--
Cheers
Dave.




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Dave Liquorice wrote:

Never had a lawnmower with a lift pump before. All mine have had the tank above the engine. A lot simpler!
I think the main reason for the absence of diesel lawnmowers is weight & cost. A small diesel engine with the same power output would weight considerably more.
Tim
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I don't doubt that small diesels are out there on things like generator sets, but they are not particularly suited to use on a lawnmower, for the reasons that I suggested. Key to getting one to start, is the heavy flywheel and valve lifter, neither of which are particularly conducive to the thing being able to be started and pushed, in the case of a non self-propelled type, for someone of a smaller stature, such as the wife ... ;-)
Also, in good condition or not, I'm willing to bet that the thing can still be a bitch to start on a cold day. Witness what little diesels like the Peugeot noddy cars are like when the glowplugs have failed, even with the help of an electric starter - it used to take the lad across the road fully five minutes of almost continuous cranking to get his going, before he got it fixed.
For a standard Qualcast type application, the low revving power of a diesel is not what is ideally required. Easy-start high revs is what is required.
As far as the high pressure fuel pump being driven off the camshaft, that is not really the issue. It still needs input power, as it doesn't get the power to operate for free from the camshaft, so that is additional starting energy that has to be provided by your arm.
Over the years, I have had several cylinder and horizontal rotary petrol mowers, in both self propelled and push variations, and they have all been gravity fed for fuel, with the tank being mounted either up on the handlebar assembll or, in the case of the rotary that I currently have, directly on top of the engine, so no fuel pump of any description being required.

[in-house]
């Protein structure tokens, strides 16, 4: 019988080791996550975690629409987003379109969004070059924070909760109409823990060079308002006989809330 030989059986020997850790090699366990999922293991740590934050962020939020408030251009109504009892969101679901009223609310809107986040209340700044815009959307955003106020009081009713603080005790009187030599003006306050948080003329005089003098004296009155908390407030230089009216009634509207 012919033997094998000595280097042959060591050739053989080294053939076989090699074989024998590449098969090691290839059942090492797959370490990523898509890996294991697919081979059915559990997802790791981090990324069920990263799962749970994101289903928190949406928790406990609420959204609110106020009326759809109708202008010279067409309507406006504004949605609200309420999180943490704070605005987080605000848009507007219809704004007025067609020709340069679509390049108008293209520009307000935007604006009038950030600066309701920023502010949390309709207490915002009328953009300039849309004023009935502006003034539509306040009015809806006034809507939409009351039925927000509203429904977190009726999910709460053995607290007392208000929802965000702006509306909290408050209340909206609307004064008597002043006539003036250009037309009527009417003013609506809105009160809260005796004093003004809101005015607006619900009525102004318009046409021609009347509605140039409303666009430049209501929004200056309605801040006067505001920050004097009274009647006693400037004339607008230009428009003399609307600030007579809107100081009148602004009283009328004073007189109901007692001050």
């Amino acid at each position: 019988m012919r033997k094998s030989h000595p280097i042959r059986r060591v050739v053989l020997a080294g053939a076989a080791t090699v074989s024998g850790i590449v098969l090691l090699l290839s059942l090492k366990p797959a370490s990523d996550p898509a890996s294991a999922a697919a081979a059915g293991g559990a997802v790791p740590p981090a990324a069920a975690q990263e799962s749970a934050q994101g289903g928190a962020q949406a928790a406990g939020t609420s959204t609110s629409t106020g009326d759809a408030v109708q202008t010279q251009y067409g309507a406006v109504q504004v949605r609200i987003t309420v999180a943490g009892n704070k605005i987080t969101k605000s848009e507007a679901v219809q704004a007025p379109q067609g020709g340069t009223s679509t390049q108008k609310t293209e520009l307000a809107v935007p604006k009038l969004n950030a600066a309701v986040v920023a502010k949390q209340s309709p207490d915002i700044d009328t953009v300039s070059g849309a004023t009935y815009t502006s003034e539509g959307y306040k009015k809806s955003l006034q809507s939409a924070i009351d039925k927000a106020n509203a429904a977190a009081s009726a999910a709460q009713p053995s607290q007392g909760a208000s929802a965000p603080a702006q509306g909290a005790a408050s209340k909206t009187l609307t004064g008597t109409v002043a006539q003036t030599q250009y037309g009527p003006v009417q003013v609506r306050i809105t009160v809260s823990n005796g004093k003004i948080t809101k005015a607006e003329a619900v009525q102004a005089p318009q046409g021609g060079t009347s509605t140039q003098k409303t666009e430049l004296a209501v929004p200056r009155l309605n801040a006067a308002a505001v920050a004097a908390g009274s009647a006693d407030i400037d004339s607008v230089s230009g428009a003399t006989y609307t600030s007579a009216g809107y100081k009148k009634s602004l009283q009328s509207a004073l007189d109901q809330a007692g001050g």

Arfa
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Thanks for the responses guys Agreed, i'll not be pressure washing again. It is clean though!! Will try and access the electrinic ignition module and get it dried out. Problem is that it is located behind the flywheel. Not sure how to remove that. Difficult to remove the nut in the middle as the whole thing simply spins around. Any tips? Ta
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On Tuesday, 10 March 2009 23:19:38 UTC, snipped-for-privacy@hotmail.com wrote:

Ihavethesameproblemwithmyatco14comodorewiththesuffolkengineIcametotheconclusiontheelectronicignitionhadfailedtheflywheelhasalefthandthreadiboughtanewstatorandfitteditstillnospark
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1) The posting you are replying to is 8 years old.
2) Your space key is broken.
--
Today is Sweetmorn, the 20th day of Confusion in the YOLD 3183
I don't have an attitude problem.
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snipped-for-privacy@peters-eaters.co.uk wrote:

LipSmackingThirstQuenchingAceTastingSuffolkPunch?
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On Thu, 15 Jun 2017 09:44:13 -0700, peter wrote:

You've also got a problem with your space bar! and your eyes since you can't read dates!
--
TOJ.

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Blimey, his spacebarhasstoppedworkingagain
Brian
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This newsgroup posting comes to you directly from...
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Rip off all the covers and look at the generation side of the system. Odds are there is a dead short there somewhere
http://www.fixed4free.com/answers.php?id 87
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snipped-for-privacy@hotmail.com wrote:

I think this is likeliest. Water and HT electrics (particularly on old machines) don't mix well. I've heard of people using a low oven to really dry out magnetos.
Possibly a bit extreme but if you can expose the magneto and get some warm dry air into it, it can't do any harm.
Tim
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Yes.
Clean the make and break contacts with a bit of fine emery cloth.
Then waft warm air around the ignition coil. Don't overcook it:-)
regards
--
Tim Lamb